Intro: Roaring Rockets by Tony Mitton. Watch the rhythm. It's not always there.
Touch the Brightest Star by Christie Matheson. New. This is like a Tap! The Magic Tree sort of book. A lovely book.
How to Catch a Star by Oliver Jeffers. So nice that I just happened to have a starfish (rubber) on hand for the ending. I know they liked this simple but appealing tale of a boy trying to catch a star. I heard one child say, "That was a good story."
The Mouse Who Ate the Moon by Petr Horacek. Adorable. It's not often kids laugh out loud over a book.
Goodnight, Moon. Read with a flashlight shining on the little mouse, etc., and the lights off. "I have that book," said Carson. "That's a nice book.
Star Wars Colors. We read this as an intro to the craft, which was light sabers and balloons. I had them leftover, it was a rainy day, so we did them. It was something different, and the kids loved playing with them.
Ten Twinkly Stars by Julian
- Moon, Moon, Moon by Laurie Berkner. Great tutorial on her DVD.
- Zoom, zoom, zoom.
- Motor Boat, Motor Boat -- there's a rocket ship in "How to Catch a Star," even if it's just a paper one.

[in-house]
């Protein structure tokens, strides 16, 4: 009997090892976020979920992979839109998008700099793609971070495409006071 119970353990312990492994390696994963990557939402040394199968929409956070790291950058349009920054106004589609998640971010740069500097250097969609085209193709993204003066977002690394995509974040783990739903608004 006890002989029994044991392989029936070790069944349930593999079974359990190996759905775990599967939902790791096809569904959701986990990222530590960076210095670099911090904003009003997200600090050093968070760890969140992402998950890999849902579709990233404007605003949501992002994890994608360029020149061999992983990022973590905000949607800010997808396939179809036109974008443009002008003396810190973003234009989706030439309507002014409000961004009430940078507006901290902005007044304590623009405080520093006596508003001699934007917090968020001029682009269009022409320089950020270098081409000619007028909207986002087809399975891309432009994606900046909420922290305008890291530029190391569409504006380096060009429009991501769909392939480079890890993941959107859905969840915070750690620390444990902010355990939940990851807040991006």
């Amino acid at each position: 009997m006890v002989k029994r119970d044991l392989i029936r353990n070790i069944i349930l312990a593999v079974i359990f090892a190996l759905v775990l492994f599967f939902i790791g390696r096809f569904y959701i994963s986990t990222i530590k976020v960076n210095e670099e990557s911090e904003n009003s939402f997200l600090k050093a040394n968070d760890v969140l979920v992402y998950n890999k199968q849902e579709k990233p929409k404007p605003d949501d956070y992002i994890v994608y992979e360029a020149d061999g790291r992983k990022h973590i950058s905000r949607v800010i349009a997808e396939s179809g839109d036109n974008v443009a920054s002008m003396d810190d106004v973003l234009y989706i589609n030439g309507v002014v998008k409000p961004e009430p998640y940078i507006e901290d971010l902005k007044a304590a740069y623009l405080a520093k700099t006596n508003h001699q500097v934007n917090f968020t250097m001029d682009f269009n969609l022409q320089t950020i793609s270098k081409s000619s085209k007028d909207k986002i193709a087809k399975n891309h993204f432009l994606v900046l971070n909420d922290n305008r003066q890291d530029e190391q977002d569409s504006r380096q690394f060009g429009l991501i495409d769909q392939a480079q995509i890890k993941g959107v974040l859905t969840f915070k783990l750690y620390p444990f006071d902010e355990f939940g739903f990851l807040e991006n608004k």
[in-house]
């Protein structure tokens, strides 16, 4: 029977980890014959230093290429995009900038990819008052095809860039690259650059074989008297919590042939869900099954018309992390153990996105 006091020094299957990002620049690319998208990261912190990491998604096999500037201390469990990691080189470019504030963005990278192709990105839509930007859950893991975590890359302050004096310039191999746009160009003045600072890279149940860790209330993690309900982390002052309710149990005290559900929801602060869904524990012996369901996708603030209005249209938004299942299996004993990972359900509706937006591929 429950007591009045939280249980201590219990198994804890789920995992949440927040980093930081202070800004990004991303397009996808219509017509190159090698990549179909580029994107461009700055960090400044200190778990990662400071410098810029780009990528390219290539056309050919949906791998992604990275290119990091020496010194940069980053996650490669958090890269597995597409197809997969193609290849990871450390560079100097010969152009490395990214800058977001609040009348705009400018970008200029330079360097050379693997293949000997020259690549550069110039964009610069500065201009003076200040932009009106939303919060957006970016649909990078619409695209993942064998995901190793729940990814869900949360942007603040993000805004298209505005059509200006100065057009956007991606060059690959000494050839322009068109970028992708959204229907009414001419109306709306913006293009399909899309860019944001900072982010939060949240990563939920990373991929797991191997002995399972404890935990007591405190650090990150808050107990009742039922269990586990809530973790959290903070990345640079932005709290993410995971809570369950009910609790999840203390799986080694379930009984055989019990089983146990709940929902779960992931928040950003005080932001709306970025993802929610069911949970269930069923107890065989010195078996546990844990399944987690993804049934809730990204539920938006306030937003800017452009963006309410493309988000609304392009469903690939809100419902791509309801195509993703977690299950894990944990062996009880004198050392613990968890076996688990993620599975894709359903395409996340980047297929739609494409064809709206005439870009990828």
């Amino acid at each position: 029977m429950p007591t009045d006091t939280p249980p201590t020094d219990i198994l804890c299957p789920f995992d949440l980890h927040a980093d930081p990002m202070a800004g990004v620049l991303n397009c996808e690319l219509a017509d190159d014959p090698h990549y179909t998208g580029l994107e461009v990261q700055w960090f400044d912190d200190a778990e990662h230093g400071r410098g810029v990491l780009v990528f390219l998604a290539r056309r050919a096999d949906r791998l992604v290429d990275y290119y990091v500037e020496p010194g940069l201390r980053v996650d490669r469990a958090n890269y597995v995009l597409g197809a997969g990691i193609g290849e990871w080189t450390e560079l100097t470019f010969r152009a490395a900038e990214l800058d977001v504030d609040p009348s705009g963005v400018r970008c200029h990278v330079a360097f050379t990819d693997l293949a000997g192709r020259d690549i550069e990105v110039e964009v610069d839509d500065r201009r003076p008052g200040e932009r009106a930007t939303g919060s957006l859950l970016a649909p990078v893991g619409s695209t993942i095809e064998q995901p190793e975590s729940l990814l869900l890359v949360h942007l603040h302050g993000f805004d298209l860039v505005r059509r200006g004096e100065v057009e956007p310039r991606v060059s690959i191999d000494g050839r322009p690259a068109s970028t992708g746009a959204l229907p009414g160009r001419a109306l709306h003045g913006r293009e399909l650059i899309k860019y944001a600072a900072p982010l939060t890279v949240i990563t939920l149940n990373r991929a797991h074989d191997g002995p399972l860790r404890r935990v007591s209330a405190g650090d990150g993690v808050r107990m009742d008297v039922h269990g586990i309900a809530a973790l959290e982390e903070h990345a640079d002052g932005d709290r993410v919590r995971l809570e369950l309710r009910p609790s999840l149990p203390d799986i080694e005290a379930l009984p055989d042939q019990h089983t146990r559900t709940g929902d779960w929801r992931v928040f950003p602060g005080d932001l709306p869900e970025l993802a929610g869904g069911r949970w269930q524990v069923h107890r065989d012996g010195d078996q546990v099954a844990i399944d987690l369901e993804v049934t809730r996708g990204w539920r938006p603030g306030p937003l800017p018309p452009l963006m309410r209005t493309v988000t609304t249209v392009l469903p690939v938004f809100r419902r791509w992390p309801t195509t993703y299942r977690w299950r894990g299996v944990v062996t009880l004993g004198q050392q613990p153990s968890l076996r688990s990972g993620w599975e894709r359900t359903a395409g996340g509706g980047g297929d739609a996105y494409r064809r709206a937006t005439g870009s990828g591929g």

- I told them about the magic in seeing a star, and taught them the words to "Star light, star bright, first star I see tonight." You get a wish, just like blowing out the candles on a birthday cake. (Good calmer too.)
- Twinkle, Twinkle, Little Star. Of course.
Story: I had the Big Book for Goodnight Moon, and read it together with the moms. It was a wonderful, sweet ending to the storyhour. "I have that book," said Carson. "That's a nice book."
Play: Disco light.
Does it get better than tissue paper scraps and glitter glue? "Go ahead and make it all bumpy" I said. "Because the moon has craters." They left dangling their crescent moons from strings, just in time for Halloween.